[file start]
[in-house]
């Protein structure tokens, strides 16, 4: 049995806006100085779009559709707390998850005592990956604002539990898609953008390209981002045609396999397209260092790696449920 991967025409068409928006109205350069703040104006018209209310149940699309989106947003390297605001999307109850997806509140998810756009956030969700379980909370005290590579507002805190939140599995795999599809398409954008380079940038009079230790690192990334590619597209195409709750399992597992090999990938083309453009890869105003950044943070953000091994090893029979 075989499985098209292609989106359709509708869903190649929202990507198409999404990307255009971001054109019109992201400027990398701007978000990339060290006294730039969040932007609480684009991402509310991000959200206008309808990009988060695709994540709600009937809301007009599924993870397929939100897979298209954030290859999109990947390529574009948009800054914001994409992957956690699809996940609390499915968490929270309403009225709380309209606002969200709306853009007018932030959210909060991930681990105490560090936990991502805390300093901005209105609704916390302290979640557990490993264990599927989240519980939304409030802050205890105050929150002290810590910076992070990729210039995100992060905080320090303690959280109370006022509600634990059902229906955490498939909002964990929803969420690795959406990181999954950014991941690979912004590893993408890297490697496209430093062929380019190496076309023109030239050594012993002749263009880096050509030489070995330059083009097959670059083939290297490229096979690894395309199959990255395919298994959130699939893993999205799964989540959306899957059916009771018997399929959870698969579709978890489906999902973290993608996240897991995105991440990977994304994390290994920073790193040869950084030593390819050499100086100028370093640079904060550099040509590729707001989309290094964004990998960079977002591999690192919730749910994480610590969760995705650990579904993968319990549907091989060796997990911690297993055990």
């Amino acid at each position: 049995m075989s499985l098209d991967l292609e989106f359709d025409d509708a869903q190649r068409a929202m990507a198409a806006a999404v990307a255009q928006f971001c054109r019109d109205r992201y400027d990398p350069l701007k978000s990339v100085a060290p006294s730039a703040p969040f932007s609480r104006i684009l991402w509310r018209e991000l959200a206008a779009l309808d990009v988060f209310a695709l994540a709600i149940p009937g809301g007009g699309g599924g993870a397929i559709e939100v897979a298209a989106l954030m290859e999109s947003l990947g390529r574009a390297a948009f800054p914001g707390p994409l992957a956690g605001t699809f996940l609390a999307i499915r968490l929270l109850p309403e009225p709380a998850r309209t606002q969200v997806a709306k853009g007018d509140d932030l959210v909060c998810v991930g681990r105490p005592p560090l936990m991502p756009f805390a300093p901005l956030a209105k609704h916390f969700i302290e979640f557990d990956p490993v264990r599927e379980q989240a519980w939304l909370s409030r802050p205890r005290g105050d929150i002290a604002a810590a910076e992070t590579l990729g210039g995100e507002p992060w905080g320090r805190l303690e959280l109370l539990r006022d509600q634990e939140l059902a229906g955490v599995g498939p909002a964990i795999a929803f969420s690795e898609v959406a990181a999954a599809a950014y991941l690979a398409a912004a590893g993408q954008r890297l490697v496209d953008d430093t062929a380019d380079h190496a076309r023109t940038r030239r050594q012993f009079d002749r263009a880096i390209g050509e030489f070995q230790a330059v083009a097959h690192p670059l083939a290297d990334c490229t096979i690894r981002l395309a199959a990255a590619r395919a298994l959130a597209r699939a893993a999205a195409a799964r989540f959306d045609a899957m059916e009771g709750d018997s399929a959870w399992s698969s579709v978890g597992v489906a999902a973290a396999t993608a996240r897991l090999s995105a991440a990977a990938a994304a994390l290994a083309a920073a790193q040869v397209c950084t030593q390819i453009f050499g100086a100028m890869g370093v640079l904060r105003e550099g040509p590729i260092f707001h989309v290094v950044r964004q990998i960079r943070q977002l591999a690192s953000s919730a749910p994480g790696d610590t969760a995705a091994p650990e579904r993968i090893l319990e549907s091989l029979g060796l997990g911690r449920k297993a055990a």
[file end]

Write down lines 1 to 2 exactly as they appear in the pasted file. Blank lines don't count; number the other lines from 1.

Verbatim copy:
[in-house]
């Protein structure tokens, strides 16, 4: 049995806006100085779009559709707390998850005592990956604002539990898609953008390209981002045609396999397209260092790696449920 991967025409068409928006109205350069703040104006018209209310149940699309989106947003390297605001999307109850997806509140998810756009956030969700379980909370005290590579507002805190939140599995795999599809398409954008380079940038009079230790690192990334590619597209195409709750399992597992090999990938083309453009890869105003950044943070953000091994090893029979 075989499985098209292609989106359709509708869903190649929202990507198409999404990307255009971001054109019109992201400027990398701007978000990339060290006294730039969040932007609480684009991402509310991000959200206008309808990009988060695709994540709600009937809301007009599924993870397929939100897979298209954030290859999109990947390529574009948009800054914001994409992957956690699809996940609390499915968490929270309403009225709380309209606002969200709306853009007018932030959210909060991930681990105490560090936990991502805390300093901005209105609704916390302290979640557990490993264990599927989240519980939304409030802050205890105050929150002290810590910076992070990729210039995100992060905080320090303690959280109370006022509600634990059902229906955490498939909002964990929803969420690795959406990181999954950014991941690979912004590893993408890297490697496209430093062929380019190496076309023109030239050594012993002749263009880096050509030489070995330059083009097959670059083939290297490229096979690894395309199959990255395919298994959130699939893993999205799964989540959306899957059916009771018997399929959870698969579709978890489906999902973290993608996240897991995105991440990977994304994390290994920073790193040869950084030593390819050499100086100028370093640079904060550099040509590729707001989309290094964004990998960079977002591999690192919730749910994480610590969760995705650990579904993968319990549907091989060796997990911690297993055990």